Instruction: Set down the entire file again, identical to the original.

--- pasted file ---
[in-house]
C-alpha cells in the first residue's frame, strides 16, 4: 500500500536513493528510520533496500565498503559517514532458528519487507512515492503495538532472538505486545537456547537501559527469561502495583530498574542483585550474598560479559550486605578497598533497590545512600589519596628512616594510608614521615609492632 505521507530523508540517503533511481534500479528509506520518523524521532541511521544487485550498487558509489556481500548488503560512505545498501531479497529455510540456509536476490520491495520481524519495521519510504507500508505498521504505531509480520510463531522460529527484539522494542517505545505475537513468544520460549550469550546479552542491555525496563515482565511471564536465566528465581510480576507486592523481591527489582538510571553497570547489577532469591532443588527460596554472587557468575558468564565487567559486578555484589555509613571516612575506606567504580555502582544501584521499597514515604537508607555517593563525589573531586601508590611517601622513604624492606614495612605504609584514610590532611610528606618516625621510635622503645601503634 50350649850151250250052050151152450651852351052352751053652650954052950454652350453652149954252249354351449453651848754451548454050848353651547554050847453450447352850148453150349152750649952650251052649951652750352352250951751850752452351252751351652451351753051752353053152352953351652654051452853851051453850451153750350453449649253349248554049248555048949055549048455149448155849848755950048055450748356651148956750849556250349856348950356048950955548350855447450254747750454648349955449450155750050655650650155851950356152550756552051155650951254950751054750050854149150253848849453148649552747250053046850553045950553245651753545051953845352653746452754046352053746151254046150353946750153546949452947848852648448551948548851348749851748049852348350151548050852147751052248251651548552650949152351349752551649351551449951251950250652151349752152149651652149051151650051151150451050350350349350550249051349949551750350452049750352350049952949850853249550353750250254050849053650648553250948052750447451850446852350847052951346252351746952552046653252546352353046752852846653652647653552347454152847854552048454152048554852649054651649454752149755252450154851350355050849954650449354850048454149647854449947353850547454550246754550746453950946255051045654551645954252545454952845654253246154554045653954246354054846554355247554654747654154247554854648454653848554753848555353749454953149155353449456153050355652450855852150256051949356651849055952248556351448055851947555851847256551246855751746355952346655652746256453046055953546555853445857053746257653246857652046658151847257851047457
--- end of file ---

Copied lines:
[in-house]
C-alpha cells in the first residue's frame, strides 16, 4: 500500500536513493528510520533496500565498503559517514532458528519487507512515492503495538532472538505486545537456547537501559527469561502495583530498574542483585550474598560479559550486605578497598533497590545512600589519596628512616594510608614521615609492632 505521507530523508540517503533511481534500479528509506520518523524521532541511521544487485550498487558509489556481500548488503560512505545498501531479497529455510540456509536476490520491495520481524519495521519510504507500508505498521504505531509480520510463531522460529527484539522494542517505545505475537513468544520460549550469550546479552542491555525496563515482565511471564536465566528465581510480576507486592523481591527489582538510571553497570547489577532469591532443588527460596554472587557468575558468564565487567559486578555484589555509613571516612575506606567504580555502582544501584521499597514515604537508607555517593563525589573531586601508590611517601622513604624492606614495612605504609584514610590532611610528606618516625621510635622503645601503634 50350649850151250250052050151152450651852351052352751053652650954052950454652350453652149954252249354351449453651848754451548454050848353651547554050847453450447352850148453150349152750649952650251052649951652750352352250951751850752452351252751351652451351753051752353053152352953351652654051452853851051453850451153750350453449649253349248554049248555048949055549048455149448155849848755950048055450748356651148956750849556250349856348950356048950955548350855447450254747750454648349955449450155750050655650650155851950356152550756552051155650951254950751054750050854149150253848849453148649552747250053046850553045950553245651753545051953845352653746452754046352053746151254046150353946750153546949452947848852648448551948548851348749851748049852348350151548050852147751052248251651548552650949152351349752551649351551449951251950250652151349752152149651652149051151650051151150451050350350349350550249051349949551750350452049750352350049952949850853249550353750250254050849053650648553250948052750447451850446852350847052951346252351746952552046653252546352353046752852846653652647653552347454152847854552048454152048554852649054651649454752149755252450154851350355050849954650449354850048454149647854449947353850547454550246754550746453950946255051045654551645954252545454952845654253246154554045653954246354054846554355247554654747654154247554854648454653848554753848555353749454953149155353449456153050355652450855852150256051949356651849055952248556351448055851947555851847256551246855751746355952346655652746256453046055953546555853445857053746257653246857652046658151847257851047457